But, similarly to gay organizations, the positions taken by the advocacy organization as coalition building steps may have no relation whatsoever to the positions of the community.

Exit polls showed that African Americans voted 70% in favor of Proposition 8. There was a response from NLGTF claiming to have a “real” voting response in the 57-59%.

Box Turtle Bulletin ran a series of commentaries about this report. Jim was satisfied with NGLTF’s evidence for the lower number, though not their ‘blame religion” explanation. I found its inadequacies to be verging on magical thinking. And NGLTF weighed in as well.

But the real problem is not whether the number was 70 or 58. The real problem is the terror to recognize the problems or address them.

Ben In Oakland

August 4th, 2011

“The real problem is the terror to recognize the problems or address them.”

I think the real problem is that many of the online conversations I have had iwth some black commentators have left me with the feeling of…

I don’t believe that I am having this conversation with a black person. A black person should know amd understand the spiritual damage caused by being dehumanized, treated as less than, told under authority of law that equality before the law is not for the likes of me.

I don’t presume to lecture black people about this, even though i want to slap quite a few of them upside the head because they cannot saee the obvious. Nor do I wish to compete in the oppression olympics.

And I know there are a number of prominent black people that have spoken up on this issue.
what I don’t understand is why there aren’t more.

Timothy Kincaid

August 5th, 2011


It’s not that black folk cannot feel empathy for our cause. But where we may see shared oppression, the black community quite often cannot see any similarity at all. And when we make or assume similarities, some can find this to be diminishing of their experience and offensive. “You want me to care about your stubbed toe when I have cancer?!?”

The experience of Jim Crow is still very real in the real memories of real people in the black community while the experience of gay discrimination is a bit theoretical and intangible.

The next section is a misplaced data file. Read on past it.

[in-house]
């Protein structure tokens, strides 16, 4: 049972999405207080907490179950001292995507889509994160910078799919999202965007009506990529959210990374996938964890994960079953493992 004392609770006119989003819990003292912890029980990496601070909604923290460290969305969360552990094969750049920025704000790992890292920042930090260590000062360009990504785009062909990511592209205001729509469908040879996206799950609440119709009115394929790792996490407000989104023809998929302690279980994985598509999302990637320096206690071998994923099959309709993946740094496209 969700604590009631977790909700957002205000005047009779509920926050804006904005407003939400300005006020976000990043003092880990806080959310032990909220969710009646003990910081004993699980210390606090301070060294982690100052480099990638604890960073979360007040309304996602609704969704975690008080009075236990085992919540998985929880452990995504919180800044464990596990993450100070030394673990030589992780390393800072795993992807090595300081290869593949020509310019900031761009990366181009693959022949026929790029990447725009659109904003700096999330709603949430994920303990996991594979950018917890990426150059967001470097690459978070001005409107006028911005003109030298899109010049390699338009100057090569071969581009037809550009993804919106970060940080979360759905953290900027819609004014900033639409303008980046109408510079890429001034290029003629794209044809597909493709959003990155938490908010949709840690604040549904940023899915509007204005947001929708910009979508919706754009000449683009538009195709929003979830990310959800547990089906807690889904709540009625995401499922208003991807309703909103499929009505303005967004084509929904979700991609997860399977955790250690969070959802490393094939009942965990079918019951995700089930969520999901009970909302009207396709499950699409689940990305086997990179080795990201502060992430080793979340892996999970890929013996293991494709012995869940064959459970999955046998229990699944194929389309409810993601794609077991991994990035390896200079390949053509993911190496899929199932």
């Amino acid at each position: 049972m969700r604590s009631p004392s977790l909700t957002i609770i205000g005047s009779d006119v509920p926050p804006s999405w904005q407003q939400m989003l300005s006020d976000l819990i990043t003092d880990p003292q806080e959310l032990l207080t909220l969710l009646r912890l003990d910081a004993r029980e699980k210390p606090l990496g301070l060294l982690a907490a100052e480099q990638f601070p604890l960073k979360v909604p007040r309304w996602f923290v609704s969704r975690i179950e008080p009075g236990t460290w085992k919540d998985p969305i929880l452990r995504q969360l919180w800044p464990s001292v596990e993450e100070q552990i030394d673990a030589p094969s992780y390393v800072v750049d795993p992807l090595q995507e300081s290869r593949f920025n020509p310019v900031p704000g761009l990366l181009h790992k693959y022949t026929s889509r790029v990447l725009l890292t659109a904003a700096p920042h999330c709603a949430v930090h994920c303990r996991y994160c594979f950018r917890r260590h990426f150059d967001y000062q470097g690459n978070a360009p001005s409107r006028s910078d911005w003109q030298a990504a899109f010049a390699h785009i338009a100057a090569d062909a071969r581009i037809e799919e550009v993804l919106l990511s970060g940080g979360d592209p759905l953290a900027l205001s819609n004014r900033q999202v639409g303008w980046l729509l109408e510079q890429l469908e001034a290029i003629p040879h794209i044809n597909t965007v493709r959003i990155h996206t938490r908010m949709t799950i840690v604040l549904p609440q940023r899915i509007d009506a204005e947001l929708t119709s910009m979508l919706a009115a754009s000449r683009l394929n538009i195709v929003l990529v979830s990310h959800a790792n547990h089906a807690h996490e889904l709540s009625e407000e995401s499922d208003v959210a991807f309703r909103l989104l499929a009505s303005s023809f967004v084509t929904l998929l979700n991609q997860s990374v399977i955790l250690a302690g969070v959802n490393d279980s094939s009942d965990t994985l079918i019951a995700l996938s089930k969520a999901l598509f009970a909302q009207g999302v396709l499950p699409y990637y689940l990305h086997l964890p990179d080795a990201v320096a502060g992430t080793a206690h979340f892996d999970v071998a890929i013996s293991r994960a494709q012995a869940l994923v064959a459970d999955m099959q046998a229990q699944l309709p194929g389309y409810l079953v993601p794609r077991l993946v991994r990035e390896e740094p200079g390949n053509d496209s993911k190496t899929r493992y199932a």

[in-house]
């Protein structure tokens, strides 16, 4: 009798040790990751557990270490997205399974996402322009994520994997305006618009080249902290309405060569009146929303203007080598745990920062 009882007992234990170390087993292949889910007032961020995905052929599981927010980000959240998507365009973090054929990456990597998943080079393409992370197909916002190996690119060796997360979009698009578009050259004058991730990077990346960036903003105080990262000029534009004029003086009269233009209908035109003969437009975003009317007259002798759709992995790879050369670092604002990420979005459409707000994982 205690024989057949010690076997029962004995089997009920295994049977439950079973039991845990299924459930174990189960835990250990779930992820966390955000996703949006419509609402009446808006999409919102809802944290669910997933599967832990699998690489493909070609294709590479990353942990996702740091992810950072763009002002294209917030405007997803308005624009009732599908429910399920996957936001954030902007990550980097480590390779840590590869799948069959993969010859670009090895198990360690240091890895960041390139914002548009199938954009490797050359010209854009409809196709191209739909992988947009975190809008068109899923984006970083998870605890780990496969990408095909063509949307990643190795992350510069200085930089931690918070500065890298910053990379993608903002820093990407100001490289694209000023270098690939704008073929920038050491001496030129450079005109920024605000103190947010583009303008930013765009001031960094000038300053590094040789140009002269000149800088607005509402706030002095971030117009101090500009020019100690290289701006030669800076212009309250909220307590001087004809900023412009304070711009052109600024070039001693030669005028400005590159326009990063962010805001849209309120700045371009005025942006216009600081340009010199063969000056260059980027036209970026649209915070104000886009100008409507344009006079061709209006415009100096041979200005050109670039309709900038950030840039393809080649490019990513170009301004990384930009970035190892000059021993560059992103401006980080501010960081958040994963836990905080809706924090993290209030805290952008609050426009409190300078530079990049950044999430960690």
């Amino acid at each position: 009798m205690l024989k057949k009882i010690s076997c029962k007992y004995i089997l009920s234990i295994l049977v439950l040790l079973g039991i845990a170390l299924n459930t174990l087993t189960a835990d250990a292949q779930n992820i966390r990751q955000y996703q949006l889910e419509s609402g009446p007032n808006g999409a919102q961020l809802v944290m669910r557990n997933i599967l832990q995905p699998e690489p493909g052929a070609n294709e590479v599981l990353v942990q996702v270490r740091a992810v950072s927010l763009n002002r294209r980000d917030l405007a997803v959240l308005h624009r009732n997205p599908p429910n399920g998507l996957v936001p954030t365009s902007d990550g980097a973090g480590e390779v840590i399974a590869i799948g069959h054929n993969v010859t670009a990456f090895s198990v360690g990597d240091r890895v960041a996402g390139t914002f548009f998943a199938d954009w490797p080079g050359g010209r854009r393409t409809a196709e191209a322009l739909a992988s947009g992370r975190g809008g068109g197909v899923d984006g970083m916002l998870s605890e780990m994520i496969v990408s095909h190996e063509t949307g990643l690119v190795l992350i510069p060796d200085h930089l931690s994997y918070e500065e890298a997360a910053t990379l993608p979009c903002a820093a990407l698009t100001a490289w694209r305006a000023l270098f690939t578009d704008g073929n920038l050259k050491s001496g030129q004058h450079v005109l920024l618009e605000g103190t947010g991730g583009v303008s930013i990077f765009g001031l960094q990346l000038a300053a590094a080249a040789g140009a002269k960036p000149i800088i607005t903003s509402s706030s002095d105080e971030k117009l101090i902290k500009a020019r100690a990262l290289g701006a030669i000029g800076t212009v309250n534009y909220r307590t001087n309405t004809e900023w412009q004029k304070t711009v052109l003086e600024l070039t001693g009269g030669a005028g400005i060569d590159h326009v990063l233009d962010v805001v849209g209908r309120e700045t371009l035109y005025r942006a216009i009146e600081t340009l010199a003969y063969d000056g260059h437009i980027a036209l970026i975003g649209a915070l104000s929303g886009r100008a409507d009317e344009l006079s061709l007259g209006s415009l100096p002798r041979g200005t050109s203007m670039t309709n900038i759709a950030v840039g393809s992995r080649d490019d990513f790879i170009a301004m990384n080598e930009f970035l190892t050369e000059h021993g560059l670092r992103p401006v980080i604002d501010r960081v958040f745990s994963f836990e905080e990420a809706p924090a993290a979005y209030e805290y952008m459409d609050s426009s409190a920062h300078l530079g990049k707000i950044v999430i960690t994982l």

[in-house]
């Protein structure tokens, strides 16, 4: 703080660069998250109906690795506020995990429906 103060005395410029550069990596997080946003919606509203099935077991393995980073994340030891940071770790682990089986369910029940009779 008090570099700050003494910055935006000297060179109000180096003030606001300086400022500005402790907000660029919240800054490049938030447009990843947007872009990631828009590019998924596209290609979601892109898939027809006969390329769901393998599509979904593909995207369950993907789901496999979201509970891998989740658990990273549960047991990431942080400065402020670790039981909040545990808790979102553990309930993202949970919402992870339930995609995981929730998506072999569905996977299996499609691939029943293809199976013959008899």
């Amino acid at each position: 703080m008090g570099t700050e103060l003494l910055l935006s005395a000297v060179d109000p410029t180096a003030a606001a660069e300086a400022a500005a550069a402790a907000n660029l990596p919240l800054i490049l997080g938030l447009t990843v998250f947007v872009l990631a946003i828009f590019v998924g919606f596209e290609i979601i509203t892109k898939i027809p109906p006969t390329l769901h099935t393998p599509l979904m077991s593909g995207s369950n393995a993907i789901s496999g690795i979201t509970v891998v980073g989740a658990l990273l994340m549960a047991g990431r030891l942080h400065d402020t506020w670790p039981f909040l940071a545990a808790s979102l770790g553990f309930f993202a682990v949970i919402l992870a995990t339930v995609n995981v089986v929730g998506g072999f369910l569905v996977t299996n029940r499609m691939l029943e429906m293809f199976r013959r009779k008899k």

As a recently article by a black man who had no issue with gay marriage said,

I also have a problem with comparing the plight of gay Americans to that of black Americans. Sure, it all falls under the heading of discrimination, but gays weren’t bought over here on a ship against their will. And even though it’s not right, gays could go to the same schools and hold the same jobs as anyone else, as long as they stayed in the closet.

For blacks, there was no closet. As soon as somebody turned on the lights, we were outed.

He’s wrong, of course. For a lot of “gays going to the same schools”, there is no closet to hide in. And in some ways that might be an advantage. Most gay kids (not all) will survive the physical torment of public school; but few survive the closet without some damage to their soul.

Timothy Kincaid

August 5th, 2011


A follow up.

We are not the only community that knows the closet. Jews have had centuries of experience with that particular place.

Which may explain an oddity.

Nothing – no recent human event – compares to the Holocaust. It is offensive to even suggest that the experiences of gay people can be discussed in the same conversation as the intentional, organized effort to exterminate an ethnicity and to do so in the most inhumane way imaginable.

But the Simon Wiesenthal Center’s programs to “teach the lessons of the Holocaust for future generations” includes homophobia as a lesson to learn about. The Museum of Tolerance has a regular weekly program about hate and hope presented by a gay man and the skinhead who almost killed him. It is just as much a part of the message as is their display of Hitler’s first anti-semetic writings.

Maybe to “get” the closet, you have to know it.